In 1918, the world seems on the verge of apocalypse. Americans roam the streets in gauze masks to ward off the deadly Spanish influenza, and the government ships young men to the front lines of a brutal war, creating an atmosphere of fear and confusion. Sixteen-year-old Mary Shelley Black watches as desperate mourners flock to séances and spirit photographers for comfort, but she herself has never believed in ghosts. During her bleakest moment, however, she’s forced to rethink her entire way of looking at life and death, for her first love—a boy who died in battle—returns in spirit form. But what does he want from her?
Featuring haunting archival early-twentieth-century photographs, this is a tense, romantic story set in a past that is eerily like our own time.
“Human beings have always managed to find the greatest strength within themselves during the darkest hours.”
In the Shadow of Blackbirds is a hauntingly atmospheric novel set in the midst of World War I. Between the grief that comes from the loss of a loved one and the injured soldiers who show exactly how high the consequences of war are, Cat Winters is unafraid to show readers exactly how much heartbreak and tragedy the people living during this time were forced to endure.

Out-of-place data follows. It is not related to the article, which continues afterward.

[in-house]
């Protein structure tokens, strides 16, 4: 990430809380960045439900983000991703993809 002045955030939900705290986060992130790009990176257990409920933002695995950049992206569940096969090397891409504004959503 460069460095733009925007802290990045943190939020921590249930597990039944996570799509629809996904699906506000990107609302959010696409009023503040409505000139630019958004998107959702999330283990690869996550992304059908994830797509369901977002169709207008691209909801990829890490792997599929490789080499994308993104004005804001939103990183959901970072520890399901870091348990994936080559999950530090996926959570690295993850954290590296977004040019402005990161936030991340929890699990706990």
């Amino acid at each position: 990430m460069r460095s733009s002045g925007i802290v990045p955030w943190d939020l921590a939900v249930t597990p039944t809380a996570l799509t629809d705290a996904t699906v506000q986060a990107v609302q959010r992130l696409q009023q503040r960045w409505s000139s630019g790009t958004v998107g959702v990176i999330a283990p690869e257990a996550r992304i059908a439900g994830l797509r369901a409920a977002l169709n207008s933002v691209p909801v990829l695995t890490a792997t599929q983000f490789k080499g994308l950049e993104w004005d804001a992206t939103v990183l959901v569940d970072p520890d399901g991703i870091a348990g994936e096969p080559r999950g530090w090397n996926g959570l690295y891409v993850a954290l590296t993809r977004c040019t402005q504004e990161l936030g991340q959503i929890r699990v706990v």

The Great War wasn’t the only cause of death and horror during this time, however; the Spanish Flu resulted in the largest death toll during the latter half of 1918. It’s evident that Winters meticulously researched this time period: there are coffins lining the street corners, and gauze masks and garlic/onion-flavoured dishes appear to be the only defense against this epidemic. Vivid descriptions allow the Spanish Flu to be ever-present, resulting in heightened paranoia and the feeling that this silent, unseen killer is a character in and of itself.
Our protagonist, Mary Shelley, is one of my new favourite heroines. She’s intelligent, rational, and possesses a scientific mind – which was seen as odd during that time, but served to make me love her even more. Mary Shelley is determined to do what’s right instead of what’s safe, yet is neither radical nor prone to impulsive risks. She’s compassionate and resilient, and I greatly admire her strength and courage during such bleak times.
The paranormal aspects are incredibly well-done, both in terms of the spiritualism craze and the haunting itself. In times of trouble, people often cling to whatever gives them hope — and, during World War I, that just so happened to be spiritualism. While Mary Shelley doesn’t believe in this phenomenon at first, strange and eerie happenings cause her (and the reader) to question just how much of it is real.
Overall, In the Shadow of Blackbirds is an exceptionally haunting and evocative debut. I can’t wait to read what Cat Winters writes next!